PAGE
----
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Our Founder

Michaëlle de Verteuil

Michaëlle, known to everyone affectionately as “Mica” - was born in Port-au-Prince on the 1st of March 1937. For the past forty-one years, Mica has been on a wild adventure; an adventure that has found her devoted to making a better world in a small forgotten corner of Haiti. From the moment she was born, she was just like her father, Rene Moravia, fanciful, creative and fearless. Mica was destined to be a force to be reckoned with. She herself will tell you not to be impressed. She will insist that she deserves no accolades. She will further maintain that she is just an ordinary woman, achieving every day, normal things. However, it seems, despite all her vehement rejection of talk of her heroism and humanity, no one ever chooses to agree.

In 1970, on a flight headed home to Montreal, Mica met a young nurse from British Columbia. This young woman, with no ties to Haiti, had just completed two years volunteering at a hospital in Port au Prince. The nurse explained that she was on vacation at the moment, but, that she had joyfully signed up again and would return to Haiti for another year as soon as her holiday ended. Mica was stunned; Stunned that a foreigner could be so devoted to Haiti’s people while she herself led a carefree life in Montreal with her family and all the comforts the modern city had to offer. 

Mica could not get this woman out of her head. She wanted desperately to one day return to Haiti to help her fellow citizens.  Mica constantly talked of this desire to her husband, Patrick. For years, Patrick, a man of few words, listened quietly to her monologues, never appearing to accept her folly, yet never attempting to dissuade her.  Suddenly one day, Patrick said - “I’m ready, you can go explore.”  And that is how, in August 1975, at the age of 38, Mica and her beloved husband Patrick found themselves in a small wooden boat with luggage in tow on their way to a new life in Abricots, Haiti.

Almost instantly upon arrival in Abricots, Mica set out to open a small school for the less fortunate children who wandered the streets of the village.  So dreadfully poor, these children were denied an education because their families could not afford to dress them appropriately for school each day.  Mica’s first school house was an arbor covered by stubble with a bamboo partition used to separate the area into two classrooms.  Why, after all, would anything more be necessary?  This quirky little school, where they dared to teach in Creole, proved itself successful.  Its first graduating class passed the mandatory official national exams of the Education Ministry with high marks.

Now came the next challenge, although students had graduated with diplomas, nothing much had changed; they remained empty handed like before.  What could she do?  Well, she created industry, of course! Rather than offering work to a few privileged people, Mica conceived a plan to create small jobs for many allowing each the luxury of managing a small budget to organize his or her life and that of their children.  Mica launched a handicrafts business of painted pebbles in the shape of turtles, embroidered pillowcases and tablecloths, African style ceramic pearl necklaces and, the now famous, coconut shell and ceramic nativity.  First these goods were thought to be destined only for select Haitian cities like Petion Ville and Port au Prince. But, now you can find these goods all over the world!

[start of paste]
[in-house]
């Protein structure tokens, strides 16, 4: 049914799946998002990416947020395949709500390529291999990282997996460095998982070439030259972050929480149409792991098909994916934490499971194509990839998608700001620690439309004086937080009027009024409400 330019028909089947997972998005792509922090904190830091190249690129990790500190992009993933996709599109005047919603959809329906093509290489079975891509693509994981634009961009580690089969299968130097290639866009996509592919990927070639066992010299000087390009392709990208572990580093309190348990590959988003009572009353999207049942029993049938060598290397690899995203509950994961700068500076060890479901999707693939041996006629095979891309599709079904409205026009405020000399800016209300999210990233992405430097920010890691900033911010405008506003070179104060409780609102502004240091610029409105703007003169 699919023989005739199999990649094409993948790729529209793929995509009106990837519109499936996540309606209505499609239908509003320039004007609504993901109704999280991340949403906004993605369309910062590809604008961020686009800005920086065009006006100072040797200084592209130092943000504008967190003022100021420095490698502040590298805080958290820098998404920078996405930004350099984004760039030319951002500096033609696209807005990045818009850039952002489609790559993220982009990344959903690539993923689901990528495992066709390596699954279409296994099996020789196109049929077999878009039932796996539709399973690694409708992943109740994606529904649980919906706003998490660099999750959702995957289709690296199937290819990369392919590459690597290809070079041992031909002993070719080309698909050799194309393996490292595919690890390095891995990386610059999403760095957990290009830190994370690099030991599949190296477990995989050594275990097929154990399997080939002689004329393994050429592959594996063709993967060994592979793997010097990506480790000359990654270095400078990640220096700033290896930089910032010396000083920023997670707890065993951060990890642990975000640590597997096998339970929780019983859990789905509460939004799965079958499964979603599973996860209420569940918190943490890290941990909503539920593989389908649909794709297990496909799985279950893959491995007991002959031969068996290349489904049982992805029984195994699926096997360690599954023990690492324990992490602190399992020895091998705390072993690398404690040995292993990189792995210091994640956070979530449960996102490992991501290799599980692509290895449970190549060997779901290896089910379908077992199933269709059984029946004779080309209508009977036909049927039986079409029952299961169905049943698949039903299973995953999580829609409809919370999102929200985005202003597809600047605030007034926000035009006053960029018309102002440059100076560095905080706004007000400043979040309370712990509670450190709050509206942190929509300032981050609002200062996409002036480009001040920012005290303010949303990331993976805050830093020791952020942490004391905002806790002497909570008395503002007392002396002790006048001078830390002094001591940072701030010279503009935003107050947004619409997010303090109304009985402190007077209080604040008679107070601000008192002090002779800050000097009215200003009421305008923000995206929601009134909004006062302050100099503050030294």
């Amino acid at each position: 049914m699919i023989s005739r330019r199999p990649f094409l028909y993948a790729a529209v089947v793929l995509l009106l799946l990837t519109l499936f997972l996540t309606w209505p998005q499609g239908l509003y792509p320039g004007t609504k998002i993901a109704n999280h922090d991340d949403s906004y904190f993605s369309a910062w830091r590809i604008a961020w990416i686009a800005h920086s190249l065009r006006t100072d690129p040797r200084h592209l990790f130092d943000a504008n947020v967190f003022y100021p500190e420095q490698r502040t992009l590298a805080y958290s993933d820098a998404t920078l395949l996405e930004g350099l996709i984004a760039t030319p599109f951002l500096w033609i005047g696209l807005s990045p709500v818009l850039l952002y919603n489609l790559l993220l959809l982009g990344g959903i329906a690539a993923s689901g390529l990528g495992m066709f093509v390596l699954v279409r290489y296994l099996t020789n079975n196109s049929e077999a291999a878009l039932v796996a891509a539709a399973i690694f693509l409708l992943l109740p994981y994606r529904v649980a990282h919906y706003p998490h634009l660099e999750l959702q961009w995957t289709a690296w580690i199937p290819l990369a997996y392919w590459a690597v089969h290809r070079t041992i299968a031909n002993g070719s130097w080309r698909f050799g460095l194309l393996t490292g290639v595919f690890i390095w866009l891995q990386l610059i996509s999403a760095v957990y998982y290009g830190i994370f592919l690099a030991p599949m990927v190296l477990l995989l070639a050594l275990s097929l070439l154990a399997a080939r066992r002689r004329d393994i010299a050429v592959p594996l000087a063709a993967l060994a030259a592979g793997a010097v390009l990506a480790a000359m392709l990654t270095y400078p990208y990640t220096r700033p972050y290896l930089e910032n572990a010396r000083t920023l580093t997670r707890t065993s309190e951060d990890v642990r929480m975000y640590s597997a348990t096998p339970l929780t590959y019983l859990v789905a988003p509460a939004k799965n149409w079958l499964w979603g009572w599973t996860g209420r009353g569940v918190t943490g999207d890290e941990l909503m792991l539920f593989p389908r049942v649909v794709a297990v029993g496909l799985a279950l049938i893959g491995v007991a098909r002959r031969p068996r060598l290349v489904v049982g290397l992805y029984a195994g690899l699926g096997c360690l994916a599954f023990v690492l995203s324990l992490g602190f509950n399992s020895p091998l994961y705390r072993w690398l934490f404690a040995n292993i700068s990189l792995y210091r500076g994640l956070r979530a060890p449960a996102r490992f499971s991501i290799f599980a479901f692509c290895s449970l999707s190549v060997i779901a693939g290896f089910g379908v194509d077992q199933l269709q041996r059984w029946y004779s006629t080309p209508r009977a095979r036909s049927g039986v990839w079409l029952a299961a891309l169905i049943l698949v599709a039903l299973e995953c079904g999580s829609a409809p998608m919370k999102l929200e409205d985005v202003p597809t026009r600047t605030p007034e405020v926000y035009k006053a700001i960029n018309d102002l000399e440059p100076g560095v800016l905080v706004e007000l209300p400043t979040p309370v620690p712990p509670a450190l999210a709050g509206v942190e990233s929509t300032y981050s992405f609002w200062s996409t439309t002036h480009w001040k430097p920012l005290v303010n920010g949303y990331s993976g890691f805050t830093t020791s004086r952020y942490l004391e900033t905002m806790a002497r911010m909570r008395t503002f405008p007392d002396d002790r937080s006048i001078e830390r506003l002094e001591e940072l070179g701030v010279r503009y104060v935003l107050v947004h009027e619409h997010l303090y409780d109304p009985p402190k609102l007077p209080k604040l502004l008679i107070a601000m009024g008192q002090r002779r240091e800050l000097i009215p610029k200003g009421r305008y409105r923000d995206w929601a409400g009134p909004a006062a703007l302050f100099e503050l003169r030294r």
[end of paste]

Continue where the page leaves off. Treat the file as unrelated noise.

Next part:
Mica, never one to sit back and rejoice for too long, allowed herself only seconds to celebrate this triumph. There were children in the nearby mountains that did not have the same opportunity offered to the village students. And so, began the next phase of her incredible journey. After over five years of persistence and tenacity, Fondation Sogebank of Port-au-Prince agreed to finance ten schools scattered in the Commune of Les Abricots.  Using sand and rocks brought by local parents who supported the efforts on behalf of their children, schools were built.  Teachers were chosen from amongst the most educated in the areas near the schools.  They received intensive training in preparation for their new jobs. Within months of receiving the funds from the bank, ten Mountain Schools were operational.

Today, the schools enroll 2,492 students and employ over 200 teachers, administrators and support staff.  These numbers increase every year.     

With each problem solved, another problem takes its place. At each turn, you’ll find Mica, at the lead, pursuing the next solution.  For the problem of hunger – tree grafting, a gristmill for corn, farming classes, seed distribution, community garden development, banana tree projects, dried fruit and vegetable production. For the problem of deforestation and soil erosion – Environmental education, tree planting and seedling programs. For the problem of water scarcity – wells were dug at each school location. The list goes on and on.

As much as you will want to applaud this extraordinary woman, she would never allow this to be published without passionately and profusely thanking her husband and the armies of friends, family and organizations that have supported her throughout the past 41 years. The list is long, and as we create it, we run the risk of forgetting a few, but please know that each and every one of you has played a part in building a better world. For that, Mica will forever be eternally grateful.